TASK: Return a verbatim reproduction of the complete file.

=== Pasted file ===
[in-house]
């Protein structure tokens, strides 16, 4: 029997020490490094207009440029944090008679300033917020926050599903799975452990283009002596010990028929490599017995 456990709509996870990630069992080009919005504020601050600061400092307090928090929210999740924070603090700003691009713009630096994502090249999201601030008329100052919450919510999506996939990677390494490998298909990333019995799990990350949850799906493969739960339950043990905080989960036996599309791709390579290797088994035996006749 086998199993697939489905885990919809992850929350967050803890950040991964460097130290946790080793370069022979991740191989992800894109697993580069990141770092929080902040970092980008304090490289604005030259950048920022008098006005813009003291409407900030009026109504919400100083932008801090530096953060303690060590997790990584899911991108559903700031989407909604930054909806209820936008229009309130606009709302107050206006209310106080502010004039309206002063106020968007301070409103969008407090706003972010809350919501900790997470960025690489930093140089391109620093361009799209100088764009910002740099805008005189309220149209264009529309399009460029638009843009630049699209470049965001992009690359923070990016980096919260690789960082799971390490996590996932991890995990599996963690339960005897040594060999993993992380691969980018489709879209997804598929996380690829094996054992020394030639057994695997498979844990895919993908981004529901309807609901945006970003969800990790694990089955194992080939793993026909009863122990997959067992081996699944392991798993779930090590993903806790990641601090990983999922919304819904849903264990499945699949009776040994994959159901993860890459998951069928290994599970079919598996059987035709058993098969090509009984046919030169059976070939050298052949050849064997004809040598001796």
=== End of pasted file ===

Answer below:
[in-house]
């Protein structure tokens, strides 16, 4: 029997020490490094207009440029944090008679300033917020926050599903799975452990283009002596010990028929490599017995 456990709509996870990630069992080009919005504020601050600061400092307090928090929210999740924070603090700003691009713009630096994502090249999201601030008329100052919450919510999506996939990677390494490998298909990333019995799990990350949850799906493969739960339950043990905080989960036996599309791709390579290797088994035996006749 086998199993697939489905885990919809992850929350967050803890950040991964460097130290946790080793370069022979991740191989992800894109697993580069990141770092929080902040970092980008304090490289604005030259950048920022008098006005813009003291409407900030009026109504919400100083932008801090530096953060303690060590997790990584899911991108559903700031989407909604930054909806209820936008229009309130606009709302107050206006209310106080502010004039309206002063106020968007301070409103969008407090706003972010809350919501900790997470960025690489930093140089391109620093361009799209100088764009910002740099805008005189309220149209264009529309399009460029638009843009630049699209470049965001992009690359923070990016980096919260690789960082799971390490996590996932991890995990599996963690339960005897040594060999993993992380691969980018489709879209997804598929996380690829094996054992020394030639057994695997498979844990895919993908981004529901309807609901945006970003969800990790694990089955194992080939793993026909009863122990997959067992081996699944392991798993779930090590993903806790990641601090990983999922919304819904849903264990499945699949009776040994994959159901993860890459998951069928290994599970079919598996059987035709058993098969090509009984046919030169059976070939050298052949050849064997004809040598001796």